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Wheaton asset division lawyer business valuationDuring a divorce, one of the biggest issues you must deal with is the asset division process. Everything that you and your spouse own together must be allocated between the two of you during this process. Illinois is an equitable division state, which means marital property should be divided in a fair manner. However, fair does not always mean equal. Most assets are easy to define and allocate, but what happens when you or your spouse own a business or a private practice that you must address?

Options For Your Business

Before you make any decisions, you should get a fair valuation of your business. It is important to know exactly what your business is worth before you start figuring out how to deal with it. There are various methods you can use to determine the value of your business. Your divorce attorney should be able to recommend an appraiser who can offer advice about your valuation.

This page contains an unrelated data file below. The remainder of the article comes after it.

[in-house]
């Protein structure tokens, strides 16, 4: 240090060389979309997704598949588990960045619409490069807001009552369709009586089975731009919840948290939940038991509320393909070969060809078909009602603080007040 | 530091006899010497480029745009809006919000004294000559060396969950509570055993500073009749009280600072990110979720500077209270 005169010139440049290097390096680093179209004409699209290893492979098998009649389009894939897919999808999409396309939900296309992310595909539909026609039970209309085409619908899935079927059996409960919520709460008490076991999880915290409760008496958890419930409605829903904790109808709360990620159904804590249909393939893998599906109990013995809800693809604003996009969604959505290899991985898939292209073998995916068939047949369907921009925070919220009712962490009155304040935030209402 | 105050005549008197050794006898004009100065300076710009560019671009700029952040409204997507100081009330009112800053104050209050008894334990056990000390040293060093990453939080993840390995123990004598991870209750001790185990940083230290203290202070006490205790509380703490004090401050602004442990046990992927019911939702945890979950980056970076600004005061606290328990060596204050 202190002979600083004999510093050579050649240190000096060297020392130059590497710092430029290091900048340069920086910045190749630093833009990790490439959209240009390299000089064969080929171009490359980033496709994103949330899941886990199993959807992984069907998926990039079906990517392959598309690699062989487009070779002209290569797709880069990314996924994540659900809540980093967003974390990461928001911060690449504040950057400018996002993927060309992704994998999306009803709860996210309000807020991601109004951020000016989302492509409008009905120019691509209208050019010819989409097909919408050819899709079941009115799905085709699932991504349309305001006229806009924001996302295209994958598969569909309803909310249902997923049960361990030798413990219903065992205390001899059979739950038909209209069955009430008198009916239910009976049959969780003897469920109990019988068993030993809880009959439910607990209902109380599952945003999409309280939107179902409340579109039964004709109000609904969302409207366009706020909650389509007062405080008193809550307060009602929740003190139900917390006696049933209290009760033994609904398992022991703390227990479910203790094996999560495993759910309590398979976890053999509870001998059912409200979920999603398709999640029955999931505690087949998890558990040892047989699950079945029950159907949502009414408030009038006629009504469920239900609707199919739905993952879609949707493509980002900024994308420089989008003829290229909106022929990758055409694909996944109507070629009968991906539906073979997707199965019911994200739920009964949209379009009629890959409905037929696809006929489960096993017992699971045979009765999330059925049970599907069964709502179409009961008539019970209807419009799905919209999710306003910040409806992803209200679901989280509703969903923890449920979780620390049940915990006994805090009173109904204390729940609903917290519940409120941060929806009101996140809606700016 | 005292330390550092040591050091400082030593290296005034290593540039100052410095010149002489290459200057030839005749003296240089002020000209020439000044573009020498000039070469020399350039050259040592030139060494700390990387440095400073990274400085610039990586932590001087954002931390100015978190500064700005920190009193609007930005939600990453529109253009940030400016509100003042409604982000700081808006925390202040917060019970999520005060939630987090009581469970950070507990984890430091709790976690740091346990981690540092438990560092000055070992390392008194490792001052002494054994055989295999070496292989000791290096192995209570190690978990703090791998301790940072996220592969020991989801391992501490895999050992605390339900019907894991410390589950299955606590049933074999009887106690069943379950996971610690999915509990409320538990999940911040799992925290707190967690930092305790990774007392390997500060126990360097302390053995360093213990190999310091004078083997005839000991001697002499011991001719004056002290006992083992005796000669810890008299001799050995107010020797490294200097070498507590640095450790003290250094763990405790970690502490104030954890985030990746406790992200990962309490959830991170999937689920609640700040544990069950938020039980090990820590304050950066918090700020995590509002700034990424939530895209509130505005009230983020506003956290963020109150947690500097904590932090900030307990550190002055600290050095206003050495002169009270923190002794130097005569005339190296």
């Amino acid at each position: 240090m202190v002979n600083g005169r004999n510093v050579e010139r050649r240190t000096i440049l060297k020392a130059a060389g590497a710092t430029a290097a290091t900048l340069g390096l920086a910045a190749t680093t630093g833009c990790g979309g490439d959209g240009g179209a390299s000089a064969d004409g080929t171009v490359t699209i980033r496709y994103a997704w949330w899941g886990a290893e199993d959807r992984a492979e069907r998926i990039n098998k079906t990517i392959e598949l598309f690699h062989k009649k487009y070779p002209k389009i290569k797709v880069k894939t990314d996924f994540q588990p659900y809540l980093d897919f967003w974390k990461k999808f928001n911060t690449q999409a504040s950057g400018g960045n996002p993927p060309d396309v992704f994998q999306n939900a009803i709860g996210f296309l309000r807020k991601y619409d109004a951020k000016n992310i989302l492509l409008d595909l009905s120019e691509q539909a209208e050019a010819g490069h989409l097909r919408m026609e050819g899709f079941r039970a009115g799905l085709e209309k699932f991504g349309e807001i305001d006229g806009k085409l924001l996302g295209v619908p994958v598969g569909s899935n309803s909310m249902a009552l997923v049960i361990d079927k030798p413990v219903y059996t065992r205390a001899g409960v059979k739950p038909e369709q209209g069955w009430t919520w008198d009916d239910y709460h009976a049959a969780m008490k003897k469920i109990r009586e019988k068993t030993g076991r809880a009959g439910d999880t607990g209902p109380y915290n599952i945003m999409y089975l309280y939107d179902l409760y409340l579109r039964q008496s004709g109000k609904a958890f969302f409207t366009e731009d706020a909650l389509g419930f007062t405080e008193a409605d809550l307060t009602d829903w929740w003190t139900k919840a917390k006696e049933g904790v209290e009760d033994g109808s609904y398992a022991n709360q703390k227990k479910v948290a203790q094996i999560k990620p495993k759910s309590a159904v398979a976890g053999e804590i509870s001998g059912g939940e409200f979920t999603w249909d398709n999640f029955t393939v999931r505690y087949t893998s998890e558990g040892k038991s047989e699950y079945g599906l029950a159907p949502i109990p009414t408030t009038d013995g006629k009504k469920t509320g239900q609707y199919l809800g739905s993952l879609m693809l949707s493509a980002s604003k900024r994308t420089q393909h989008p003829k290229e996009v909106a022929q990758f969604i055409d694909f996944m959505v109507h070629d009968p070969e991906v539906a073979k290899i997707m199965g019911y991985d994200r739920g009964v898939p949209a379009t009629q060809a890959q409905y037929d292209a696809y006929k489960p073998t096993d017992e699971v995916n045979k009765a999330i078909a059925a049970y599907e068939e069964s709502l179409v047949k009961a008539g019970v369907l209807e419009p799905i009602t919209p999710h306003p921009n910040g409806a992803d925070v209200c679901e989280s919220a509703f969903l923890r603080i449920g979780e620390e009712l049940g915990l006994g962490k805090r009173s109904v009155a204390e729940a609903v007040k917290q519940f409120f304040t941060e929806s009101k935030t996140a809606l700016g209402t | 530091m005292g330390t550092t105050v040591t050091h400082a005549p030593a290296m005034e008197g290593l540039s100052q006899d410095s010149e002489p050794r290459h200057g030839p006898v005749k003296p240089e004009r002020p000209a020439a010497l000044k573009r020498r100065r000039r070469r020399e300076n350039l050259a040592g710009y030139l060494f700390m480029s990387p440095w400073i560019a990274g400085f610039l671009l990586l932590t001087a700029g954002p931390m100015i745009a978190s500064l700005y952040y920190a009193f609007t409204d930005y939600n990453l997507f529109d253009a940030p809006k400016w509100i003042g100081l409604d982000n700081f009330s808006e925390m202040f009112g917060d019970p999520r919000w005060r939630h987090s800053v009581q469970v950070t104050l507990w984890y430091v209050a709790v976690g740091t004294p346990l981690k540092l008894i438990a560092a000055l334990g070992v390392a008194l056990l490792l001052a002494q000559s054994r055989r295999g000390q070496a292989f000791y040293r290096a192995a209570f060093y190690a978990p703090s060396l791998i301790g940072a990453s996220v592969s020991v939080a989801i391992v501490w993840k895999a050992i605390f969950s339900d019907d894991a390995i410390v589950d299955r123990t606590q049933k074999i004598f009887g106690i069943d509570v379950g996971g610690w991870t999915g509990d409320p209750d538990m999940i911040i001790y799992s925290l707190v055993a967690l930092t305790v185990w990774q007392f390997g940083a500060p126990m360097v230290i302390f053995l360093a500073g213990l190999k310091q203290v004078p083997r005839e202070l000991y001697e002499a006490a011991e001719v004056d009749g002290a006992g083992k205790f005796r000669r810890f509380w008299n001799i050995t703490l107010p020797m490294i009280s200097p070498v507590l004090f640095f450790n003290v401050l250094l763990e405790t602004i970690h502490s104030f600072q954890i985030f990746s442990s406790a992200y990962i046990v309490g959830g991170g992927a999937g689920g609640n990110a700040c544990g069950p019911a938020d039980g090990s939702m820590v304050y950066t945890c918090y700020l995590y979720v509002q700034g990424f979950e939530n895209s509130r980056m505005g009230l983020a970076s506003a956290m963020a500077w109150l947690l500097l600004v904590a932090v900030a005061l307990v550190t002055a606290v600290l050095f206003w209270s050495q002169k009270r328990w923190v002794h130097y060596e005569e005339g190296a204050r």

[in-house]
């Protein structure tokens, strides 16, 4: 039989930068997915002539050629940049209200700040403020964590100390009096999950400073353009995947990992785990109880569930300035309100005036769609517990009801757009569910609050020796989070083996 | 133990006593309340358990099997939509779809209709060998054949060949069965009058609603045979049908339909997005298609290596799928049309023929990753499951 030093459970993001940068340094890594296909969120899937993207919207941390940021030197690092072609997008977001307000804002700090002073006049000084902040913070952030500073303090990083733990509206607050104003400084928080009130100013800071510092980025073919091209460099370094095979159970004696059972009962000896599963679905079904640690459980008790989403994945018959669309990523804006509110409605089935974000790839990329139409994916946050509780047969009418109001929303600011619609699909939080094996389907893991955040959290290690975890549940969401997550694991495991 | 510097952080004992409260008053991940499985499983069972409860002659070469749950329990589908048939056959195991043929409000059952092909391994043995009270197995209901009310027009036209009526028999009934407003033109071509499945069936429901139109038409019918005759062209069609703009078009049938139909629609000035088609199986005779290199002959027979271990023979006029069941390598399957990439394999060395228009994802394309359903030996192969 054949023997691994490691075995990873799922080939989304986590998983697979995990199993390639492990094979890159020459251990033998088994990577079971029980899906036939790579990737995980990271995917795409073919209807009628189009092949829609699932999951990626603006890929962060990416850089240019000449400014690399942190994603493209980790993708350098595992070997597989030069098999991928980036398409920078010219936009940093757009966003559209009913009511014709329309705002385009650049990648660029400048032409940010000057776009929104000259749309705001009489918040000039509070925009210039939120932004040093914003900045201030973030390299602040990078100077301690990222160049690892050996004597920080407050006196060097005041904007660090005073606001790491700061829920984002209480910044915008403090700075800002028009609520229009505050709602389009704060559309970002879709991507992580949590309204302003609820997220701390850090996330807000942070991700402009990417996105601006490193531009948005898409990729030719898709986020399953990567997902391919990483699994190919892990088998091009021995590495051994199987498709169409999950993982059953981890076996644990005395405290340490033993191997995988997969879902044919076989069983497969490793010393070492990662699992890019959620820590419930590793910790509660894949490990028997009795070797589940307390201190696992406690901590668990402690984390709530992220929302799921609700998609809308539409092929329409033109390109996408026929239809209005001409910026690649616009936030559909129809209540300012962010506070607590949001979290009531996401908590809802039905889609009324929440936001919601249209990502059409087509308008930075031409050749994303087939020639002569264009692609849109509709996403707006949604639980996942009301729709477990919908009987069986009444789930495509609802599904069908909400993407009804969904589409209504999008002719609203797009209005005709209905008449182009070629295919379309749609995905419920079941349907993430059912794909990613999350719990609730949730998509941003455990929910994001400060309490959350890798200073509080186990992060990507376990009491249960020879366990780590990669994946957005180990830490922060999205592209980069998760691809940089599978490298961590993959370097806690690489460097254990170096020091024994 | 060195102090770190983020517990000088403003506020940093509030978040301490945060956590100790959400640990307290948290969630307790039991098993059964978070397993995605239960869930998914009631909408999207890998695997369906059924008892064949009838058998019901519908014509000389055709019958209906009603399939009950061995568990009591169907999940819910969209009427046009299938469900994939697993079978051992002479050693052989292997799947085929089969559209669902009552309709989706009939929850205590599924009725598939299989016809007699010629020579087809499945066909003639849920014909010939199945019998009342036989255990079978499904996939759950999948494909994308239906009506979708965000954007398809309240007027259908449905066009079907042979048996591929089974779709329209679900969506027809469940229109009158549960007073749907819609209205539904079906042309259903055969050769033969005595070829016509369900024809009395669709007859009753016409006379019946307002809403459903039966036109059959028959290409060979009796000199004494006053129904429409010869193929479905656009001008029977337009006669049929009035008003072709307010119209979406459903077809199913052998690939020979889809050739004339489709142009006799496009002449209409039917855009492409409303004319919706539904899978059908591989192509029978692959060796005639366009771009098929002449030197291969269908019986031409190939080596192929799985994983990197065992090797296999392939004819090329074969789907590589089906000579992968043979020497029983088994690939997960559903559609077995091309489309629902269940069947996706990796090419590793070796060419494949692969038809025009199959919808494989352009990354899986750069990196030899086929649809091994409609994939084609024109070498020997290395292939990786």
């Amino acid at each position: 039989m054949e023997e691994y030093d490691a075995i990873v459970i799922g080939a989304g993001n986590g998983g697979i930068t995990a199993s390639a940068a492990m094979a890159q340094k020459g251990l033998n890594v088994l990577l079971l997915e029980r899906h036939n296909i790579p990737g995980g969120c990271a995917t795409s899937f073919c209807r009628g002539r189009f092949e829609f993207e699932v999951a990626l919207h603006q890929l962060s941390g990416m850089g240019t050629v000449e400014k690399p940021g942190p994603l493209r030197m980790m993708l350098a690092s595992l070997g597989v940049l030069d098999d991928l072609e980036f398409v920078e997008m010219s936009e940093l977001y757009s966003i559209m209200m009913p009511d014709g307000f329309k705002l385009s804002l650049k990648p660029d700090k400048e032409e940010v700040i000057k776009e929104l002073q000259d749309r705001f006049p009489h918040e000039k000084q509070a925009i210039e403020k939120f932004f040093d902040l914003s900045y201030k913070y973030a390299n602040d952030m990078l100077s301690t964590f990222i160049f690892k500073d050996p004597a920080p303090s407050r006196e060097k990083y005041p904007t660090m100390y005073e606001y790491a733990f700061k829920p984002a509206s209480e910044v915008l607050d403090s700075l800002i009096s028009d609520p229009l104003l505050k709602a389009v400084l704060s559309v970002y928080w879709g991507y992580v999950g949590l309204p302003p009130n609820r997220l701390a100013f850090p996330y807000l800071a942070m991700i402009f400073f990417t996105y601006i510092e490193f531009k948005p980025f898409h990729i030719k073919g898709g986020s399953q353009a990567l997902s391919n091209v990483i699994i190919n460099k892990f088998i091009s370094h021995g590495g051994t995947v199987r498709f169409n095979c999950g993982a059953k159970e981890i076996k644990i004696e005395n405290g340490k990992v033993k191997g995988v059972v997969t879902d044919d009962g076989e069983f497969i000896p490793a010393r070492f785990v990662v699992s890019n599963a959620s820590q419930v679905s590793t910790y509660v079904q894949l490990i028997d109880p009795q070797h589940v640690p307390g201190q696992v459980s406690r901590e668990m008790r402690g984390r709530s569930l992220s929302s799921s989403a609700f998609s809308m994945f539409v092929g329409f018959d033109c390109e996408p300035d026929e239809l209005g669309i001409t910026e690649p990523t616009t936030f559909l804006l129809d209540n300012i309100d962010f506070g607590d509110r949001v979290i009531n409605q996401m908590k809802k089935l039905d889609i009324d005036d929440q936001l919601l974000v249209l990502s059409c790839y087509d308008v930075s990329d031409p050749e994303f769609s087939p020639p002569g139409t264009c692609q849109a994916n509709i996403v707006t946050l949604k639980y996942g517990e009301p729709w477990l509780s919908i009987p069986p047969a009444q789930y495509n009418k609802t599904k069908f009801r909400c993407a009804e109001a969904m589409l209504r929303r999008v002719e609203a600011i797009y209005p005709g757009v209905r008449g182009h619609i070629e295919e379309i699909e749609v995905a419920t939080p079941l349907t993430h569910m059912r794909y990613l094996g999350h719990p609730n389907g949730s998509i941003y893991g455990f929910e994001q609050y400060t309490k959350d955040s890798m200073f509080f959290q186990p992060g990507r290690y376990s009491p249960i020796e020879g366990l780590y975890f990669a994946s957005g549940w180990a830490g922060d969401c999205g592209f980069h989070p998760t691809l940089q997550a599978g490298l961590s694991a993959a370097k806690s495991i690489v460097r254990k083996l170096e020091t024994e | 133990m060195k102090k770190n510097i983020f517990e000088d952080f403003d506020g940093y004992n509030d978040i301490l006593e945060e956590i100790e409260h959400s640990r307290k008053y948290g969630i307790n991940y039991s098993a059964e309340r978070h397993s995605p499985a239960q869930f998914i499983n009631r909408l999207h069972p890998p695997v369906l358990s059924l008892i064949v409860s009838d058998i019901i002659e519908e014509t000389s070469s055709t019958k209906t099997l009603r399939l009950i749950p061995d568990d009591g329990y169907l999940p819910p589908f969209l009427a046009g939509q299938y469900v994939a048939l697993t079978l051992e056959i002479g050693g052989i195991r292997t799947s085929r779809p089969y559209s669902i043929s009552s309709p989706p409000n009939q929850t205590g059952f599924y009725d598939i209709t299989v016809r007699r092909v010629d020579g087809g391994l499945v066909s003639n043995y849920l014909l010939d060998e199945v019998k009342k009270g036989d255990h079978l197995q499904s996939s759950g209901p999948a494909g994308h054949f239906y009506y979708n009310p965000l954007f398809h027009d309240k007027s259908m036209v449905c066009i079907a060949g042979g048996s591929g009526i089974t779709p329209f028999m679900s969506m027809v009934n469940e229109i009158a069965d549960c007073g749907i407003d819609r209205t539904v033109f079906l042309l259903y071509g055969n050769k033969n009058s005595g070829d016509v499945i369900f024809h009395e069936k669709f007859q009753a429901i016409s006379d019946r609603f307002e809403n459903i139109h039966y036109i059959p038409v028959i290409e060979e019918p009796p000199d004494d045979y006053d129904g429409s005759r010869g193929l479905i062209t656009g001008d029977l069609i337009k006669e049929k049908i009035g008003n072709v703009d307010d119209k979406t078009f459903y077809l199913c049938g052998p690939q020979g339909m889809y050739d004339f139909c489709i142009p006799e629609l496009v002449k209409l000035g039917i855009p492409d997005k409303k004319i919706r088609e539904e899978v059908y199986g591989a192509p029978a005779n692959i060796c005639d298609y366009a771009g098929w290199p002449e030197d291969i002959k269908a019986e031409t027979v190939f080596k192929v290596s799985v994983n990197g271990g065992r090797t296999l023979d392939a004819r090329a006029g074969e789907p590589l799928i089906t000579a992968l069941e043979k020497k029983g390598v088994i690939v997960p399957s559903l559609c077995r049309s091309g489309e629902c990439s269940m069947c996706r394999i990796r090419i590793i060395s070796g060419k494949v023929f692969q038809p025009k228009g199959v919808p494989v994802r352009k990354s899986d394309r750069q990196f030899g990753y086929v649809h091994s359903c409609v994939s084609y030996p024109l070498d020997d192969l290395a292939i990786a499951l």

When it comes to your business and your divorce, there are three main options that you have to choose from. You can buy out your spouse’s share of the business, you can remain co-owners, or you can sell your business. Each option has its own benefits, but your best option depends on your specific situation.

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Wheaton asset division attorneyWhen you get a divorce, one of the most difficult subjects to handle is the division of property between you and your spouse. Not only can it fuel the emotional side of divorce, but property division can become complicated when trying to determine what to do with specific assets and how to make the division as fair and equitable as possible. There are a variety of factors that come into play when determining how marital property is divided.

Dividing Real Property

Some of the most complicated issues arise when it comes time to determine how real estate property is divided. Because a home cannot be physically split in half, couples sometimes have to get creative when distributing the value of this property. Spouses typically have three choices when it comes to dealing with the home: selling it and splitting the profits, keeping it in one spouse’s name while that spouse “buys out” the other spouse's share, or continuing to jointly own the home.

Dangers of Continued Joint Ownership

It is rarely a good idea to continue to jointly own property after a divorce. It is in your best interests to ensure that only your name is on the deeds or titles to any property that you are awarded in the asset division process.